Rank baseball feats/records in order of impressiveness

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i.e., how does the cal ripken ironman streak stack up vs. the dimaggio 56-game streak vs. the hank aaron 755 vs. don larsen's perfect game vs. mickey morandini's unassisted triple play. (okay, there are really two different categories here, but don't let that stop you.)

mookieproof (mookieproof), Wednesday, 28 July 2004 01:10 (eighteen years ago) link

Cy Young's 511 career wins has to be up there, even if it is a dubious pitching stat. That record will never be broken.

mattbot (mattbot), Wednesday, 28 July 2004 02:36 (eighteen years ago) link

I don't think the 56-game streak will ever be broken, either.

hstencil (hstencil), Wednesday, 28 July 2004 03:33 (eighteen years ago) link

Sadaharu Oh's 868 HRs
Nolan Ryan's 5000+ Ks
Cool Papa Bell hitting a liner up the middle and the ball hitting him in the nates while he slid into second.

The Dreaded Rear Admiral (Leee), Wednesday, 28 July 2004 05:28 (eighteen years ago) link

I was more impressed by Cool Papa Bell hitting a light switch and sliding under the bedsheets before the lights dimmed. (Nates?)

David R. (popshots75`), Wednesday, 28 July 2004 12:13 (eighteen years ago) link

The more *untouchable* a record is doesn't necessarily correlate with how *impressive* it is... while Cy Young was certainly a great pitcher, he could only have won 511 games in the era in which he played.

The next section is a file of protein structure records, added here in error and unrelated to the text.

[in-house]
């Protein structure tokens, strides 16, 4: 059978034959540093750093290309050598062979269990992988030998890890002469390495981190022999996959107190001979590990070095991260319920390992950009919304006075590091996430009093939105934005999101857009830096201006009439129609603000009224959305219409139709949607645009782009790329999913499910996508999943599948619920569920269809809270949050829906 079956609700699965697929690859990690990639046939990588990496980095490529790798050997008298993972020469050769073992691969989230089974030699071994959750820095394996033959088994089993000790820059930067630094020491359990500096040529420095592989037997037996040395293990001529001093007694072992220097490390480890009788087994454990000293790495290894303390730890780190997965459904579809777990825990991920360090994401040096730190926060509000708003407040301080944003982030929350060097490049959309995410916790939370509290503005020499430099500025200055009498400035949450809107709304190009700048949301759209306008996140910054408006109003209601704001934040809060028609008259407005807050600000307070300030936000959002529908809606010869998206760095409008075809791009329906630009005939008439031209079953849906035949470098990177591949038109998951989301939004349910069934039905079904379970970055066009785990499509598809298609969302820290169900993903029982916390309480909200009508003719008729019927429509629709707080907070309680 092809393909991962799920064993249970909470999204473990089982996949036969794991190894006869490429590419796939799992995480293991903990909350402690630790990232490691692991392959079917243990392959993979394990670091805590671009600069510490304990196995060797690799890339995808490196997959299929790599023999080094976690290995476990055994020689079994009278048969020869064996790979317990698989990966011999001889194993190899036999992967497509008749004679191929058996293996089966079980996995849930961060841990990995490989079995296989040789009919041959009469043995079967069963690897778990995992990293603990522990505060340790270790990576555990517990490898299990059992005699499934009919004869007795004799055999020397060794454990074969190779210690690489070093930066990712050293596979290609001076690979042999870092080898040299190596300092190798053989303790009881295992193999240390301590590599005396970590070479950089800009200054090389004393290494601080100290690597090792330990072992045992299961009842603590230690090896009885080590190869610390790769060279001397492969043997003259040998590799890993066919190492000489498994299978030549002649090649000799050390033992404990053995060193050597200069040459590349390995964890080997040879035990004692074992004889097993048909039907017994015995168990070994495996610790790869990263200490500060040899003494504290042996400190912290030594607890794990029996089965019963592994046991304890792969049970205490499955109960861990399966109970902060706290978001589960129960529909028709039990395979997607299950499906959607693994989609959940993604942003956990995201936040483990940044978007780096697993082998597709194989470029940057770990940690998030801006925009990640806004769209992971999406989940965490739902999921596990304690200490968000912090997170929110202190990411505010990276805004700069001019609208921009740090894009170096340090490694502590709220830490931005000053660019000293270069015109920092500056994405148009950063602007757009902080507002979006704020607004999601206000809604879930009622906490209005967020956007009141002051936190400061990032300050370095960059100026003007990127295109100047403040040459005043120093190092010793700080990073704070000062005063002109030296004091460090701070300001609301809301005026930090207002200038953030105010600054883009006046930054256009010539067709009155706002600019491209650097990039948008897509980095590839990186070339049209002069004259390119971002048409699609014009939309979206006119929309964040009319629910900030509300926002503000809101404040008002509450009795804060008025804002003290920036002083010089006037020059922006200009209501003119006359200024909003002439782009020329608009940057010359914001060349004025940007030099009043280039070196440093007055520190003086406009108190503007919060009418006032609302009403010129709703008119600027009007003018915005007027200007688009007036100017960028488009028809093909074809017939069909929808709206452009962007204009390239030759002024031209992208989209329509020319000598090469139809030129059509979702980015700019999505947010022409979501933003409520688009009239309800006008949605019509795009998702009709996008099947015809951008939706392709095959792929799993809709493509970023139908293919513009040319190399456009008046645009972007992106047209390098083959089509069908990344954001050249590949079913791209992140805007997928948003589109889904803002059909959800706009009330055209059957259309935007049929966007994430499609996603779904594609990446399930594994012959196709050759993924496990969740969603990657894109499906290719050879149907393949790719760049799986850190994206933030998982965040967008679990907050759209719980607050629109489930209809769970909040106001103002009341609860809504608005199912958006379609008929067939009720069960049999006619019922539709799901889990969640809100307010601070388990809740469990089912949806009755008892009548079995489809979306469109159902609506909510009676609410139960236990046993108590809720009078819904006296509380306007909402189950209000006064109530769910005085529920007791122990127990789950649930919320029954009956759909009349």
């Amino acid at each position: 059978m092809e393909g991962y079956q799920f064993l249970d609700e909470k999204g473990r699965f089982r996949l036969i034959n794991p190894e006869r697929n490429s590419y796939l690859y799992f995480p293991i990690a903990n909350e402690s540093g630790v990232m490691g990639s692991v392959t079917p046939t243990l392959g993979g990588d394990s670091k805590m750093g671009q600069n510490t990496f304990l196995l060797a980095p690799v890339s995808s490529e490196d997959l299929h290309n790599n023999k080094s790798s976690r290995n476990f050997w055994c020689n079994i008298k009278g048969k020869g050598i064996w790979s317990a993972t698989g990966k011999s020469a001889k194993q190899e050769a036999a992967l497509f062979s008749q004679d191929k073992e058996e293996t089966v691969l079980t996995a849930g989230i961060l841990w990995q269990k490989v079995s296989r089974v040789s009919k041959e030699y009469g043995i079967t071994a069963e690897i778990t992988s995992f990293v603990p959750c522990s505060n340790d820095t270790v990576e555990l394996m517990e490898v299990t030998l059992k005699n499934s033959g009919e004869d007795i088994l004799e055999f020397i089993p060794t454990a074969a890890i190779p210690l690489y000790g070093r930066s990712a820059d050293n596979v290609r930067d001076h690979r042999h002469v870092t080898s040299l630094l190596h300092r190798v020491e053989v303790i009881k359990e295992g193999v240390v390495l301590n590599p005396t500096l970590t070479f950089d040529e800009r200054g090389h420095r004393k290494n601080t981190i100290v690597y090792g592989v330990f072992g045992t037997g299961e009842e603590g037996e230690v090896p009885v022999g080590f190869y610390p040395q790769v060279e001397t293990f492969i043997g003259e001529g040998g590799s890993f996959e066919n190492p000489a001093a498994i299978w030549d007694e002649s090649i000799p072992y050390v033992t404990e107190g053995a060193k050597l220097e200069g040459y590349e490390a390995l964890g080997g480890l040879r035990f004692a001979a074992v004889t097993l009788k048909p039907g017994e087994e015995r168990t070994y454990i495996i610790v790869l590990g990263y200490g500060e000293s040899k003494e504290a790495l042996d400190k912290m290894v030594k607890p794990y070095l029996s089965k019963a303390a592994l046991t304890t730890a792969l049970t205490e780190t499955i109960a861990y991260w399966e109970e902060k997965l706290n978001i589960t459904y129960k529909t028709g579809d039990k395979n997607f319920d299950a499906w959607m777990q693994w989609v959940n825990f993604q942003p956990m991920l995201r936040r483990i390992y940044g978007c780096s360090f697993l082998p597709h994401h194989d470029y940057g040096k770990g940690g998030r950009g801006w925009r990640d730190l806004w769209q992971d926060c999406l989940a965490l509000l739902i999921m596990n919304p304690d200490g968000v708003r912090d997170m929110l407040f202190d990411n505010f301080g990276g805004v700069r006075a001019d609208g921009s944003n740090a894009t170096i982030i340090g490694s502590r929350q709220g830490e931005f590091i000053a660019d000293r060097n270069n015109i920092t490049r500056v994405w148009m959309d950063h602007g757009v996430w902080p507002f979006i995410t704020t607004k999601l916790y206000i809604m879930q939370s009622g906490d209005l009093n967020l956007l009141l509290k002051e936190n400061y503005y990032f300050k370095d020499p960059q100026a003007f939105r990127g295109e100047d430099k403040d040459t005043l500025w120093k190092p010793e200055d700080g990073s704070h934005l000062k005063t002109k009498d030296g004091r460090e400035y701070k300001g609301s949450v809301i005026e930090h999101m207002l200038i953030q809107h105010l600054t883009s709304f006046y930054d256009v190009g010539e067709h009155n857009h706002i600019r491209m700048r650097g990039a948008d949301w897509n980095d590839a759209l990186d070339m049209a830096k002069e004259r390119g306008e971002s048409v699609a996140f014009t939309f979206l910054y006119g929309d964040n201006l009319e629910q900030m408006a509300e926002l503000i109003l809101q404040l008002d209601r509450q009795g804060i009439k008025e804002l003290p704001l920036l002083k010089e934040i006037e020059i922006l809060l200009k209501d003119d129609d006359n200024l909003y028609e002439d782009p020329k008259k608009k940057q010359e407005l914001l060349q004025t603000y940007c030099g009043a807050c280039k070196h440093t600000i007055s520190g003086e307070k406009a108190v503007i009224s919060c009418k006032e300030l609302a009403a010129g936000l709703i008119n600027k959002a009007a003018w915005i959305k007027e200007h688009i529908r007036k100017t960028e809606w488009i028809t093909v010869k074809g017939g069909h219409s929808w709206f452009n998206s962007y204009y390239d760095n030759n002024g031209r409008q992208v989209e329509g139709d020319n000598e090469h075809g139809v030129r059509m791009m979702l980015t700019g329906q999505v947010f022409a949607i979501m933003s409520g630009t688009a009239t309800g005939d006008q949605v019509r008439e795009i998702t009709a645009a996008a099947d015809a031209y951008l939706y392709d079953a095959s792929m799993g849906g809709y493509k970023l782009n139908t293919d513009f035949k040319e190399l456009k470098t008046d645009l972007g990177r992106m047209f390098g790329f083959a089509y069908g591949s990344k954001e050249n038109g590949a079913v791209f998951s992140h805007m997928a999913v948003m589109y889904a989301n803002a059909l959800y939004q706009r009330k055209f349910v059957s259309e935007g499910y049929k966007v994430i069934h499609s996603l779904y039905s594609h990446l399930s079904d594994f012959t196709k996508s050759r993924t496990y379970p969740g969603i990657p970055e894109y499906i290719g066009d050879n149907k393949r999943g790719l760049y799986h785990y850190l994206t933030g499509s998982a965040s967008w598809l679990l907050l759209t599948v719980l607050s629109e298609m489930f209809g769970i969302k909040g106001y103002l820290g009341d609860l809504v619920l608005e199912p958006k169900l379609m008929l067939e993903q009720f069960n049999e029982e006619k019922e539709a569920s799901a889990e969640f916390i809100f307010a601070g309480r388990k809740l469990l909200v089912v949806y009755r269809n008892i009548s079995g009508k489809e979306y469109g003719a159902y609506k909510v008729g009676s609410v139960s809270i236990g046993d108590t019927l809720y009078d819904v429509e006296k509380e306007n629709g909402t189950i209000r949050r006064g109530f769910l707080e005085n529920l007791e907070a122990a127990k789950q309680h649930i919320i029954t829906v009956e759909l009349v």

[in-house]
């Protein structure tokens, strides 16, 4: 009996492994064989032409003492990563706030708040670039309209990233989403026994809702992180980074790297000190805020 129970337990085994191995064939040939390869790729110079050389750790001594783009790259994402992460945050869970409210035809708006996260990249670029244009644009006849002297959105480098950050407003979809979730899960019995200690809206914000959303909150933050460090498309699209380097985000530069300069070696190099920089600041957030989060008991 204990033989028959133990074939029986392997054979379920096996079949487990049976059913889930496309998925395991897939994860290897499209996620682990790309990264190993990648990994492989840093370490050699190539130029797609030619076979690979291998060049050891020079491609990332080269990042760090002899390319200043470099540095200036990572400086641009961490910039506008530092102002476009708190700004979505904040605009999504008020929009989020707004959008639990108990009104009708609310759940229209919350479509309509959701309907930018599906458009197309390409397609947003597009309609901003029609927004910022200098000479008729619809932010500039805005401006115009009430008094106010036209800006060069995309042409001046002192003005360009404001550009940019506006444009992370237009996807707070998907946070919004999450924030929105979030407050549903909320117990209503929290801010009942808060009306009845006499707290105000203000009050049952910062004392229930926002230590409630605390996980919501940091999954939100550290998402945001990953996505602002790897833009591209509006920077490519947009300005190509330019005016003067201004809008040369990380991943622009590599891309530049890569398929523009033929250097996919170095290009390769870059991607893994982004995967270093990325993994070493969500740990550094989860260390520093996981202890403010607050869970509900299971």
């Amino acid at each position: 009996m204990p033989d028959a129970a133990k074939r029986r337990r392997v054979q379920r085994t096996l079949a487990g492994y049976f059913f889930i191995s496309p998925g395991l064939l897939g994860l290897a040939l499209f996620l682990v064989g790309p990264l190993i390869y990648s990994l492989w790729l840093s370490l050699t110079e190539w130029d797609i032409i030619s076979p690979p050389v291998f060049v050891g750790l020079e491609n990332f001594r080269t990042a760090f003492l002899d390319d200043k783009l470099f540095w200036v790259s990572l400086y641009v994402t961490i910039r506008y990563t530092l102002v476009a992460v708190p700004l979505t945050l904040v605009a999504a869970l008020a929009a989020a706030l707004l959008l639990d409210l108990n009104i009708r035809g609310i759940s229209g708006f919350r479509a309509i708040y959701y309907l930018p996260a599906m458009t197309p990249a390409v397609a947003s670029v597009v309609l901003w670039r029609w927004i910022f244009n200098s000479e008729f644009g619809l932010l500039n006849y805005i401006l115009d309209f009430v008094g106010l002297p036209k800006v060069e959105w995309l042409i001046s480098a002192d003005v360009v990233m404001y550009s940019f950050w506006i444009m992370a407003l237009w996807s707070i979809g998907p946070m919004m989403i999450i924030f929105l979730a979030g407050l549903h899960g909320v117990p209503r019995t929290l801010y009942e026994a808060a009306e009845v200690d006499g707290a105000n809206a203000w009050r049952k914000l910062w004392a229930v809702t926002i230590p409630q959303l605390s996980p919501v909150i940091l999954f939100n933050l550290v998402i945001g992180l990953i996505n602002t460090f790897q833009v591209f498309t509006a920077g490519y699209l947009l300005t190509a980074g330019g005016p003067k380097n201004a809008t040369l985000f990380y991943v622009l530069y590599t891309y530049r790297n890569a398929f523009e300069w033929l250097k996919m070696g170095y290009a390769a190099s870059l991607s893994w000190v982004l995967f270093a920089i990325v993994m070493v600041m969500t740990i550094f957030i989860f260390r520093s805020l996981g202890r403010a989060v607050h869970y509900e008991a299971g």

And since Pete Rose hit in 44 straight games, I'm thinking Joe D's 56 isn't quite as unapprachable as thought. Still, it's one of the major records that's hardest to break, oddswise.

I don't think anyone's stealing 1200 + bases again like Rickey, given the decline of SBs as a strategem.

Dr Morbius (Dr Morbius), Wednesday, 28 July 2004 13:42 (eighteen years ago) link

4256 Hits = 200 hits x 21.28 yrs

That one would be really hard to get, but nowhere near as impossible as Ty Cobb's .366 lifetime batting average.

Earl Nash (earlnash), Wednesday, 28 July 2004 14:07 (eighteen years ago) link

So we have to have era-factored impressiveness for this list? I'm tired already.

mattbot (mattbot), Wednesday, 28 July 2004 14:21 (eighteen years ago) link

David R OTM!

mookieproof (mookieproof), Wednesday, 28 July 2004 14:38 (eighteen years ago) link

And since Pete Rose hit in 44 straight games, I'm thinking Joe D's 56 isn't quite as unapprachable as thought. Still, it's one of the major records that's hardest to break, oddswise.

I don't think having one of the other great hitters in baseball approach, but not break, the record diminishes it in any way. Now, if some shmuck who didn't have Rose's numbers got close, then you'd have a case.

hstencil (hstencil), Wednesday, 28 July 2004 15:17 (eighteen years ago) link

Well given that I don't think Rose is among the best 100 players of all time...

One used to hear that Hack Wilson's 191 RBI (officially raised by one a few years ago thanks to a SABR member's research) in 1930 was untouchable, but no longer. All it would take is a Rolen or a Pujols in Coors Field.

Records are set in conducive environments, sorry if that makes ya sleepy, mattbot.

Dr Morbius (Dr Morbius), Wednesday, 28 July 2004 15:35 (eighteen years ago) link

Actually, it would take a Rolen or Pujols in Coors field w/ 3-4 Rickey Hendersons batting in front.

David R. (popshots75`), Wednesday, 28 July 2004 16:18 (eighteen years ago) link

An impressive feat -

the backhanded toss jeter threw home against oakland to nail the other giambi at the plate. i'll never forget that play.